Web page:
The Color of Money
You studied hard, worked your way up from inner school to the state university, started off a career from the ranks and got yourself a family along the way. Life was good. As you near thirties, your two kids heading off to junior school, the hubby jumping from one job to the next, and the house mortgage on its fifth year, you still got your rank-and-file job and you still take the sub. That sinking feeling of being stuck in limbo grows starker as you march towards middle age and more debt. Was your mother wrong? “Get a college degree and get ya’self a ca-reeer,” her screeching voice still resonates in your head. It’s not your mother’s fault; neither it’s yours. Statistics simply stack up against you and the rest of African-American population in living the American dream, whatever it is.
Consider these: Only 4% of African American high school graduates entering college are academically ready for higher subjects; a third of African American students do not graduate from high school on time; African Americans lack access to quality teachers and schools, and that their scholastic achievements lag by two grade levels compared to other groups. These are data stated in an Executive Order released by the Office of the President last July to improve African American educational outcomes.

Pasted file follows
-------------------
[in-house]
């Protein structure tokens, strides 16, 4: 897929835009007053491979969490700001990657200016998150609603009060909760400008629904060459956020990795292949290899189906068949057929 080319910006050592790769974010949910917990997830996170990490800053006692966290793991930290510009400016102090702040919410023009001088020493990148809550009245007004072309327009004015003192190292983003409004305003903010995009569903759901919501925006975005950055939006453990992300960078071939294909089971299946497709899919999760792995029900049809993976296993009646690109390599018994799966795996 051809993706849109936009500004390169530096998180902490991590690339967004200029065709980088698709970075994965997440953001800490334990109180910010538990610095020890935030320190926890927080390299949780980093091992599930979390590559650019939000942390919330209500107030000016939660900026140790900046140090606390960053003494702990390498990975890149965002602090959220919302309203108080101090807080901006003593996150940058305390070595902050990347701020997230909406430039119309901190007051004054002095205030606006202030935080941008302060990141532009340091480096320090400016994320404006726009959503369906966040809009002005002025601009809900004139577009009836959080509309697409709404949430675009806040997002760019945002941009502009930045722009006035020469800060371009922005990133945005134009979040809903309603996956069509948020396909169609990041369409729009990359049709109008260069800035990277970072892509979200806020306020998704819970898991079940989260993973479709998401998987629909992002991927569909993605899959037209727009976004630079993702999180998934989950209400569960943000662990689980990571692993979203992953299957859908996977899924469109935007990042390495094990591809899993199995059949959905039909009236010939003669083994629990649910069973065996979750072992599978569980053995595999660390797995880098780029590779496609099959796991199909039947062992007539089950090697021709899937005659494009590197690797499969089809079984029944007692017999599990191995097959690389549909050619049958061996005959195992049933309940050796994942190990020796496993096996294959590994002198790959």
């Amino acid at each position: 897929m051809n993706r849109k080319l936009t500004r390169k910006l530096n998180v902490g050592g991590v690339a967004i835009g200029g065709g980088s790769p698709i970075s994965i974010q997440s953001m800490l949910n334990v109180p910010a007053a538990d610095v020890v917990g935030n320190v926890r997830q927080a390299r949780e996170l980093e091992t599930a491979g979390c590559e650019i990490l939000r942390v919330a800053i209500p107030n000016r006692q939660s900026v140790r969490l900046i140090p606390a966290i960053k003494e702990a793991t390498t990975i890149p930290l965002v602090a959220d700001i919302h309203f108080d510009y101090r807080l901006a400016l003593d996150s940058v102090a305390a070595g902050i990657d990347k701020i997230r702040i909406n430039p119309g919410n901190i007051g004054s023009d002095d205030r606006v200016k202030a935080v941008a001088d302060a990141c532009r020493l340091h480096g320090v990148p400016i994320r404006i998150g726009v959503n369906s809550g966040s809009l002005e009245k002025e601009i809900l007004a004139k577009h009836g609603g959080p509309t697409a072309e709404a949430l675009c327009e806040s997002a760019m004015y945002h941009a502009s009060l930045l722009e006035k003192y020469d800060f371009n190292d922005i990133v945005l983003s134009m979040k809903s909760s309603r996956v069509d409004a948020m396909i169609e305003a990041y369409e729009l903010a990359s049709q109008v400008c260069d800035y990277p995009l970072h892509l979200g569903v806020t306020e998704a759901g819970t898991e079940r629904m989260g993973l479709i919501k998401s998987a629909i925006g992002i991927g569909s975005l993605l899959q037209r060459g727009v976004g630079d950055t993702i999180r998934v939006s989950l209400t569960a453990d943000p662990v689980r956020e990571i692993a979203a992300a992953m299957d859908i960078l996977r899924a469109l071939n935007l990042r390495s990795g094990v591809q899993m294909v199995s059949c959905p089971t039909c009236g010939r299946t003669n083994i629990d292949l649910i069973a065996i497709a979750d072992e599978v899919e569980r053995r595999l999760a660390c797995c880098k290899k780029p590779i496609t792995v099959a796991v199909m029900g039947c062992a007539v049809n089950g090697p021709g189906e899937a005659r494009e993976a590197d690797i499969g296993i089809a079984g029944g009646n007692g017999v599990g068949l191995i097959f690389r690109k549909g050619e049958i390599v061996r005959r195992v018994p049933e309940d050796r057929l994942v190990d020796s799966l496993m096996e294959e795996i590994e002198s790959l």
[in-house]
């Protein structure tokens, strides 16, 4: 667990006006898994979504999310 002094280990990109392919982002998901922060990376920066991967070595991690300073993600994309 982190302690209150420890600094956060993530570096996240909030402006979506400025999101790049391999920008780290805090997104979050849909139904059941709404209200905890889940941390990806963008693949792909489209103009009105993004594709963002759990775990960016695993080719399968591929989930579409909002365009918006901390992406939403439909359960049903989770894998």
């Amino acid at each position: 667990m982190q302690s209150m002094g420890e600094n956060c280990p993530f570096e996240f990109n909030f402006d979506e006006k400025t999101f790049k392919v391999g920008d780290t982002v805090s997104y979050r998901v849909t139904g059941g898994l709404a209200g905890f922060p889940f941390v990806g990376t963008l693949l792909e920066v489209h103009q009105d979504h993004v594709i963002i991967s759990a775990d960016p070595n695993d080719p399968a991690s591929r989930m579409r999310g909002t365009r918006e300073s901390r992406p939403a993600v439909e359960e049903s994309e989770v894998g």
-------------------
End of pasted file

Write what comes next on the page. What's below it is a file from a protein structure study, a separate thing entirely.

Does your boss “see” these statistics when he puts down your recommendation for a higher-paying job? Maybe. Maybe not. Still, you are lucky. The U.S. Labor Department reported that unemployment rate for blacks increased to 14.4% in June this year, up from 13.6% in May. Not only that, unemployment rate for Hispanics and whites stood below 7%, suggesting that only African-Americans are jacking up the jobless rate in the last quarter.
These statistics add up to why African-Americans, as a group, are perceived to have poor financial quotient, which is unfair and inaccurate. As the recent Prudential Financial survey The African American Financial Experience showed, 82% of the respondents know they should prepare for retirement and 78% aspire to be financially stable. The survey cited a growing African American middle class that is conscious about money matters.
While the big picture appears to work against them, at the personal level, they can institute game-changing tactics by starting at how to treat money. In his book, “Smart Money Moves for African Americans,” Kelvin Boston said that “we’ve been trying to spend our money to access the American dream rather than investing it to achieve the dream.” She dislikes the fact that blacks, especially those in the upper brackets, tend to splurge cash on material things to get respect, “giving away their money and power.”
You may not realize it, but according to another author, Annette Johnson (“What’s Your Motivation?: Identifying and Understanding What Drives You”), what little money you have now represents a trillion dollar buying power among African Americans that enrich other people’s pockets, notably white corporate America’s.
Do you prioritize things that appreciate in value like real estate over a devaluating one like a Volvo? Do you have short-term vs. long-term financial planning? Do you look out to integrated societies where land value is more likely to increase than in inner communities? Do you spend time to learn more about personal finance? Do you save for tomorrow? These are the trillion-dollar questions that, when answered in the positive, can tip the future of the next generation African Americans—your kids’—to a favorable light.